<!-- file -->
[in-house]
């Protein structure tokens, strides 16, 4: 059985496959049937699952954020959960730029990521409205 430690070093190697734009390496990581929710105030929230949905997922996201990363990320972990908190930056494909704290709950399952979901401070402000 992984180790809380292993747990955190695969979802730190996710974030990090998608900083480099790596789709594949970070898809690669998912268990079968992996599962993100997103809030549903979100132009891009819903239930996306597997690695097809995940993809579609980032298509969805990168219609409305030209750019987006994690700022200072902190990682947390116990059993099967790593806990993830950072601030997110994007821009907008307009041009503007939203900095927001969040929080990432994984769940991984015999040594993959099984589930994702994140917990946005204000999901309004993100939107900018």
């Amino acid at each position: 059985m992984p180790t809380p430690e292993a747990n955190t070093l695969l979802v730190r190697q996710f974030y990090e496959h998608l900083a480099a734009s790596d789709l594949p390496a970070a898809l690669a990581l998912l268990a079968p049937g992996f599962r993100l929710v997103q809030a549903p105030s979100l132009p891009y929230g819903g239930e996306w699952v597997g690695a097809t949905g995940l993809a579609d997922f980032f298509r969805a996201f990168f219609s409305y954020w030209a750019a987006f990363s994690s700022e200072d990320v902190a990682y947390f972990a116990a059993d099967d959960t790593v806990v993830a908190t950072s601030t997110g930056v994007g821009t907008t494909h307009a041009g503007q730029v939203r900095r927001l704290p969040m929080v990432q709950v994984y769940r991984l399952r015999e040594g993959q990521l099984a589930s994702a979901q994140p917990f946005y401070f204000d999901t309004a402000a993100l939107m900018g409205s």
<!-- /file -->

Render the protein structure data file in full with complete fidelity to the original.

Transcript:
[in-house]
């Protein structure tokens, strides 16, 4: 059985496959049937699952954020959960730029990521409205 430690070093190697734009390496990581929710105030929230949905997922996201990363990320972990908190930056494909704290709950399952979901401070402000 992984180790809380292993747990955190695969979802730190996710974030990090998608900083480099790596789709594949970070898809690669998912268990079968992996599962993100997103809030549903979100132009891009819903239930996306597997690695097809995940993809579609980032298509969805990168219609409305030209750019987006994690700022200072902190990682947390116990059993099967790593806990993830950072601030997110994007821009907008307009041009503007939203900095927001969040929080990432994984769940991984015999040594993959099984589930994702994140917990946005204000999901309004993100939107900018």
């Amino acid at each position: 059985m992984p180790t809380p430690e292993a747990n955190t070093l695969l979802v730190r190697q996710f974030y990090e496959h998608l900083a480099a734009s790596d789709l594949p390496a970070a898809l690669a990581l998912l268990a079968p049937g992996f599962r993100l929710v997103q809030a549903p105030s979100l132009p891009y929230g819903g239930e996306w699952v597997g690695a097809t949905g995940l993809a579609d997922f980032f298509r969805a996201f990168f219609s409305y954020w030209a750019a987006f990363s994690s700022e200072d990320v902190a990682y947390f972990a116990a059993d099967d959960t790593v806990v993830a908190t950072s601030t997110g930056v994007g821009t907008t494909h307009a041009g503007q730029v939203r900095r927001l704290p969040m929080v990432q709950v994984y769940r991984l399952r015999e040594g993959q990521l099984a589930s994702a979901q994140p917990f946005y401070f204000d999901t309004a402000a993100l939107m900018g409205s």